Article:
You know that later this year I will be one among a number of persons considered for election as a bishop in The United Methodist Church.  This is not the first time I have been endorsed by the Minnesota Conference.  We went through that together in 2008.  My first time through it was 2004.  I was obviously younger then, really on the young side to have a realistic chance of being elected, but I was in the process.  I will never forget a moment in the shower a couple of months before that election process.  I was beginning the day in the shower, thinking about the weeks ahead, and I had this deep sense, this audible sense, that I was not going to be elected, and that it was going to be just fine.  The sense of peace at that moment was indescribable.  I never really made a splash in that election.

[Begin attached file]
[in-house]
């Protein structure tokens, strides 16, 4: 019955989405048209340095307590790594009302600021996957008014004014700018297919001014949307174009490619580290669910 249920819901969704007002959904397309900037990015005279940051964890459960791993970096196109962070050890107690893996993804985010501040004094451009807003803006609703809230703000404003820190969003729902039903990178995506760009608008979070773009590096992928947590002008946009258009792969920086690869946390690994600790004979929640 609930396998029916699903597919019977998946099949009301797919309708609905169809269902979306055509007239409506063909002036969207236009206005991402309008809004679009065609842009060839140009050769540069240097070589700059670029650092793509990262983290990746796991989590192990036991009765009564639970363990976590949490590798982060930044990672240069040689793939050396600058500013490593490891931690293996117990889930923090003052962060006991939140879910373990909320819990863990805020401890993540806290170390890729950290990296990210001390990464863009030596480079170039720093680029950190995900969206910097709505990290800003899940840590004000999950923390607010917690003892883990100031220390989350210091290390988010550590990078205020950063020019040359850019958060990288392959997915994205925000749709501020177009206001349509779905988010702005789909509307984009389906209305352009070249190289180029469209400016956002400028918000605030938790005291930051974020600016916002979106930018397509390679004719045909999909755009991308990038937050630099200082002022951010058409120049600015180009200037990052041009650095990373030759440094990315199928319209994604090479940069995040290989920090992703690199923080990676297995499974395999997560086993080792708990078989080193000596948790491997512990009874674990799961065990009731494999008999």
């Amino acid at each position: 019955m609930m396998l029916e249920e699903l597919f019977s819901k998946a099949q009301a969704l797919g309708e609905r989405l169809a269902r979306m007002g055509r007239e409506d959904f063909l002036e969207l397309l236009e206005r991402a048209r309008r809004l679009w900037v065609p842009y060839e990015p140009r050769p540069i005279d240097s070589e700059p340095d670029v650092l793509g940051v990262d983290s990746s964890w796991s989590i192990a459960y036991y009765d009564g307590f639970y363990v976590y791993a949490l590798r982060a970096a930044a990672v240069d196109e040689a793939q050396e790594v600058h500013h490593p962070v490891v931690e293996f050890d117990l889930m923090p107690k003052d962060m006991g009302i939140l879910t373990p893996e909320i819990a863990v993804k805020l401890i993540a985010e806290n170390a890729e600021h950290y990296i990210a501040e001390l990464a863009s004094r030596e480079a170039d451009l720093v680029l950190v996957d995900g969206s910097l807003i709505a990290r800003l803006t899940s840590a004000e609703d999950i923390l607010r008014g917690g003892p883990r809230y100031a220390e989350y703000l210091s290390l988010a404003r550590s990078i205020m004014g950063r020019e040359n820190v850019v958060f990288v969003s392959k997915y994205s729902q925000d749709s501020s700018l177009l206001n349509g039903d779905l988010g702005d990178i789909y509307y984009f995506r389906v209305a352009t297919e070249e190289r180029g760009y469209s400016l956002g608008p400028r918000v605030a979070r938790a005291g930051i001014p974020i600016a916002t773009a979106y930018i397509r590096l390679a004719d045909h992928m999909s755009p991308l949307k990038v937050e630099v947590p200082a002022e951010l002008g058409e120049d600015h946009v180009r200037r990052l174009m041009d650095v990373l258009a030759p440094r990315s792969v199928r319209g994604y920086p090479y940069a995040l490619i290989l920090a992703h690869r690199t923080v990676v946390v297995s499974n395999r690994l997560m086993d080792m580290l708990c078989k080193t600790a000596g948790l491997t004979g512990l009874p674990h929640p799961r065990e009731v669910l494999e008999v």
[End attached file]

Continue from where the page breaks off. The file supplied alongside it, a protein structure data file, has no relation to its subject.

I have been to the Rosebud Reservation a couple of times, and there is something about that place that feels very thin to me.  I don’t know if it is the wide open spaces where you feel like you can see for miles, or if it is the deep sense of history, some of it deeply painful history, but with the prairie winds I have often also felt the winds of the Spirit.
            There are more moments I could talk about – moments of deep joy with my family, including the birth of each of our children; holy moments of caring for someone as a pastor, including standing with a large family as together we watched their father take his last breath.  There are moments on Sunday mornings when a song chosen weeks earlier, suddenly sneaks up on me while we are singing.  Something in the words resonates with something I’ve said and I get a chill down my spine.